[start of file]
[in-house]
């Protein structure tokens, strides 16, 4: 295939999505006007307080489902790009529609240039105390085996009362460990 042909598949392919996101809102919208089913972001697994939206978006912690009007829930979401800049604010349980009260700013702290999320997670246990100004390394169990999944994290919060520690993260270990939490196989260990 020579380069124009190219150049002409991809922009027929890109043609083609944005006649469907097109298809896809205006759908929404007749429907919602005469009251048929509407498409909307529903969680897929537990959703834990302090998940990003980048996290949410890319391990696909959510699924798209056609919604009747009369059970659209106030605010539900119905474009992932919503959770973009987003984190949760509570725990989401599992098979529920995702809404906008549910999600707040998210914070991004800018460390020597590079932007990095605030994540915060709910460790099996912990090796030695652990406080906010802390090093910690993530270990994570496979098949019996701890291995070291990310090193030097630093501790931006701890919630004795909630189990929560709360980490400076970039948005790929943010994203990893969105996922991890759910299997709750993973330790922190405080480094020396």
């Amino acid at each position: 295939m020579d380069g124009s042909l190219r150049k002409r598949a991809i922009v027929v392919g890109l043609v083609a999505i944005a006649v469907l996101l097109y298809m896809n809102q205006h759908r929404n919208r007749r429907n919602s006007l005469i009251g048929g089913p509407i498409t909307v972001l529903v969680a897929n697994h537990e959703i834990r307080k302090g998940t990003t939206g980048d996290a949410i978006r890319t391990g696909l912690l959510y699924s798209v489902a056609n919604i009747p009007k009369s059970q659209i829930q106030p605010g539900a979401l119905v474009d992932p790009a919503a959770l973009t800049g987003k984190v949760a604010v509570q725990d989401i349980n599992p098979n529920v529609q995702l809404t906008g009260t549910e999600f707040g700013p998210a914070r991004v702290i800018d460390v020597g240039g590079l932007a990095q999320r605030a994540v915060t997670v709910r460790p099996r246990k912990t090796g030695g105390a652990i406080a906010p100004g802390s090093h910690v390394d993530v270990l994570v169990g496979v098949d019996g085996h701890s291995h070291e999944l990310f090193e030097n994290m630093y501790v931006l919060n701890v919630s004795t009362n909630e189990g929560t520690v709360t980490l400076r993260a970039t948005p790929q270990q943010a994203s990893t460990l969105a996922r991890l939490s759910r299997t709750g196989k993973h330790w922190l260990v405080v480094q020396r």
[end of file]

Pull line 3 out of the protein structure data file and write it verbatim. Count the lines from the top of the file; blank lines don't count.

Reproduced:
């Amino acid at each position: 295939m020579d380069g124009s042909l190219r150049k002409r598949a991809i922009v027929v392919g890109l043609v083609a999505i944005a006649v469907l996101l097109y298809m896809n809102q205006h759908r929404n919208r007749r429907n919602s006007l005469i009251g048929g089913p509407i498409t909307v972001l529903v969680a897929n697994h537990e959703i834990r307080k302090g998940t990003t939206g980048d996290a949410i978006r890319t391990g696909l912690l959510y699924s798209v489902a056609n919604i009747p009007k009369s059970q659209i829930q106030p605010g539900a979401l119905v474009d992932p790009a919503a959770l973009t800049g987003k984190v949760a604010v509570q725990d989401i349980n599992p098979n529920v529609q995702l809404t906008g009260t549910e999600f707040g700013p998210a914070r991004v702290i800018d460390v020597g240039g590079l932007a990095q999320r605030a994540v915060t997670v709910r460790p099996r246990k912990t090796g030695g105390a652990i406080a906010p100004g802390s090093h910690v390394d993530v270990l994570v169990g496979v098949d019996g085996h701890s291995h070291e999944l990310f090193e030097n994290m630093y501790v931006l919060n701890v919630s004795t009362n909630e189990g929560t520690v709360t980490l400076r993260a970039t948005p790929q270990q943010a994203s990893t460990l969105a996922r991890l939490s759910r299997t709750g196989k993973h330790w922190l260990v405080v480094q020396r």